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SERAP sues Fashola over spending on power sector

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Babatunde Fashola

A group, Socio-Economic Rights and Accountability Project (SERAP), has sued Minister of Power, Works and Housing, Mr. Babatunde Fashola (SAN), for alleged failure to account for spending on the privatisation of the electricity sector.

In the suit filed at a Federal High Court, Lagos, SERAP is seeking to know the exact amount of post-privatisation spending on generation companies (GENCOS), distribution companies (DISCOS) and the Transmission Company of Nigeria (TCN) to date.

The group also wants government to explain the source of the money spent.

SERAP is seeking “an order for leave to apply for judicial review and an order of mandamus directing and/or compelling Fashola to provide specific details on the privatization of the electricity sector, the names of all the companies and individuals involved; and to publish widely, including on a dedicated website, any such information.”

The suit was filed following SERAP’s Freedom of Information request dated May 7, 2018 to the minister, giving him 14 days to provide some information.

Essentially, the group is seeking “information on the status of implementation of the 25-year national energy development plan, and whether the code of ethics of the privatisation process which bars members of staff of the Bureau of Public Enterprises (BPE) and members of the National Council on Privatisation (NCP) from buying shares in companies being privatized were deliberately flouted.”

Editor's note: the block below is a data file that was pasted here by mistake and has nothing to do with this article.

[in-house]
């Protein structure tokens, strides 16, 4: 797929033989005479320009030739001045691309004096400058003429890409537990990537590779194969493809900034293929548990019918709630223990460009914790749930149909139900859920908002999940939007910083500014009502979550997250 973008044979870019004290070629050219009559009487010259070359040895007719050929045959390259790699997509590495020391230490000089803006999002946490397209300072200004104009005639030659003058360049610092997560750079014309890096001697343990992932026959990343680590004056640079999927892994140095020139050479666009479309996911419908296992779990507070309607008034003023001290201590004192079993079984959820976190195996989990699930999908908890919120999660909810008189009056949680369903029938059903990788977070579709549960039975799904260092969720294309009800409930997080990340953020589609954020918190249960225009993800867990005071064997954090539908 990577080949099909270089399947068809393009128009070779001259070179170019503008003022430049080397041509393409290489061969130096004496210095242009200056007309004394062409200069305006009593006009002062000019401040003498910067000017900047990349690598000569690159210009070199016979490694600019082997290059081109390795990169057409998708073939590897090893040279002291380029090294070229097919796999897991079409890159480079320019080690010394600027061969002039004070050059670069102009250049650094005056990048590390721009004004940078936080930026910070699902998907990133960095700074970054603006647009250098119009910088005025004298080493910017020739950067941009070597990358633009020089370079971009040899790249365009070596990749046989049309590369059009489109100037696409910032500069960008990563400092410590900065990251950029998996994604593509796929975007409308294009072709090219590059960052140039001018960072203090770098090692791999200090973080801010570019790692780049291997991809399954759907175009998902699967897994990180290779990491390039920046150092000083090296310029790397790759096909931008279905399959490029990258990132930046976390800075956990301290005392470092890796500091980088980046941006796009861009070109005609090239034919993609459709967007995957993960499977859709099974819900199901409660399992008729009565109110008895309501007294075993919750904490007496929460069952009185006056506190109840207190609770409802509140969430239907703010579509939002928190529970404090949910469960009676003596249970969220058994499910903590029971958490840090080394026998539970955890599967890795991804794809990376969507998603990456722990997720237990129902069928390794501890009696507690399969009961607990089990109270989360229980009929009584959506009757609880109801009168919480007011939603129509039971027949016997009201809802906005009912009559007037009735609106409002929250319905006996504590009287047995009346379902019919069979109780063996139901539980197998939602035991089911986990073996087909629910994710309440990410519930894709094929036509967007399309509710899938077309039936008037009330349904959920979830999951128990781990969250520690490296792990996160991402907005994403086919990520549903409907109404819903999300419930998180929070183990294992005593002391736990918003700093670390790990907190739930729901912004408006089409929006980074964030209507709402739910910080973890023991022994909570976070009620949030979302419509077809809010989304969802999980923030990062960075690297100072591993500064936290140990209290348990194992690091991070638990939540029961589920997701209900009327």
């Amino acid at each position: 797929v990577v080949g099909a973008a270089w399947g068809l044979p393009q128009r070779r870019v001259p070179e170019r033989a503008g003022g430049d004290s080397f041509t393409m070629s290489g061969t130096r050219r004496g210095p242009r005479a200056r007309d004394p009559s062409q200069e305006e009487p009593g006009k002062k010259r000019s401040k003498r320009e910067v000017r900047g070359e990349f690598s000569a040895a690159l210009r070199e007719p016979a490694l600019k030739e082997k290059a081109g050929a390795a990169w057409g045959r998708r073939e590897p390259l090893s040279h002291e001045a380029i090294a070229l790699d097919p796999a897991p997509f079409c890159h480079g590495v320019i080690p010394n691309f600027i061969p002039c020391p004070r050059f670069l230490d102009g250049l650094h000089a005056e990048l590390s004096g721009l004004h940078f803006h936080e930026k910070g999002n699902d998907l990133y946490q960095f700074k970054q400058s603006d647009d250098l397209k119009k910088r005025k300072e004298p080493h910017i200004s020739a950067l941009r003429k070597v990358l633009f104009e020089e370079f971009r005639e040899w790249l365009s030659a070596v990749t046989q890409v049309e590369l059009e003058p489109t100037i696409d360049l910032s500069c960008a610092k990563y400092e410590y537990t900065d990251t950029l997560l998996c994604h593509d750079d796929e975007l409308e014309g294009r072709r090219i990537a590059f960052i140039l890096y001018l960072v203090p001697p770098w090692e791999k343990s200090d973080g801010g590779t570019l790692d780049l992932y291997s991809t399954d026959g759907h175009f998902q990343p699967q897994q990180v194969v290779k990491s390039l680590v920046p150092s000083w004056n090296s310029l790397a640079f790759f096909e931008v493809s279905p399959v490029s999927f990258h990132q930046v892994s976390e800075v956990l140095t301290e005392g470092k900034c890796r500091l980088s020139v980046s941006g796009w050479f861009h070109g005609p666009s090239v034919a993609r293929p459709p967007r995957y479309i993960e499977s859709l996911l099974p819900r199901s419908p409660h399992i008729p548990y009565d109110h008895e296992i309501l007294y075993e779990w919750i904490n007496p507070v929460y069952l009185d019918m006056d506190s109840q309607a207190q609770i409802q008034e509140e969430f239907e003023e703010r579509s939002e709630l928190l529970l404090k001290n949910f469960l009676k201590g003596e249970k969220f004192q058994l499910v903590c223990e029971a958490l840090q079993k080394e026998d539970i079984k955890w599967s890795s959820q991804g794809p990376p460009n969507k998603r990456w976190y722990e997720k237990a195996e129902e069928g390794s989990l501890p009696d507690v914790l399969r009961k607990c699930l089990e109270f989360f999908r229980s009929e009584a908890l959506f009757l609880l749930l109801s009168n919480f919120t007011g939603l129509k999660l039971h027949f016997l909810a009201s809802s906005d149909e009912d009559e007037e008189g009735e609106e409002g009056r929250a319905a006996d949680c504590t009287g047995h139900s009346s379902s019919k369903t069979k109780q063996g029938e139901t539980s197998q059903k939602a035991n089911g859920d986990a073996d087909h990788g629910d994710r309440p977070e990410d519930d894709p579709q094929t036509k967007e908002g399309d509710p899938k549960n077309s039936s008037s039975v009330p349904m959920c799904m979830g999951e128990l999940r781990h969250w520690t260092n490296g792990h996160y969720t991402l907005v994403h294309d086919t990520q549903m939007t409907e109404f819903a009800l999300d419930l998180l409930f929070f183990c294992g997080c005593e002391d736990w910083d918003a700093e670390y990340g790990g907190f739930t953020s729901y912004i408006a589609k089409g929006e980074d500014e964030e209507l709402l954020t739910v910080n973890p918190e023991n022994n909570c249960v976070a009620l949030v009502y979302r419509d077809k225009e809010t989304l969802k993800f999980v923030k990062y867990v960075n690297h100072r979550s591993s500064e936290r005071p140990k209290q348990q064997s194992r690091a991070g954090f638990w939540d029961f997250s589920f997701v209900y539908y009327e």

The suit filed on behalf of SERAP by its counsel,. Bamisope Adeyanju, read in part: “Publishing the information requested and making it widely available to the public would serve the public interest and provide insights relevant to the public debate on the ongoing efforts to prevent and combat a culture of mismanagement of public funds, corruption and impunity of perpetrators.

“Most of the companies that won the bids had no prior experience in the power sector and little or no capacity at all to manage the sector.

The privatization of the Power Holding Company of Nigeria (PHCN) has yielded the country total darkness.

The gains of privatization have been lost through alleged corruption, manipulation of rules and disregard to extant laws and lack of transparency in the exercise.”

The group lamented that several years after the power sector was privatised, millions of Nigerian households, particularly the socially and economically vulnerable segment of the population, have continue to complain about outrageous bills for electricity not consumed, and poor power supply from distribution firms.

“Millions of Nigerians continue to be exploited through the use of patently illegal estimated billing by DISCOs.

One wonders the essence of the privatization if there has been no corresponding improvement in power for Nigerians.

“Enforcing the right to truth would allow Nigerians to gain access to information essential to the fight against corruption and provide a form of reparation to victims of grand corruption in the power sector..”

No date has been fixed for the hearing of the suit.


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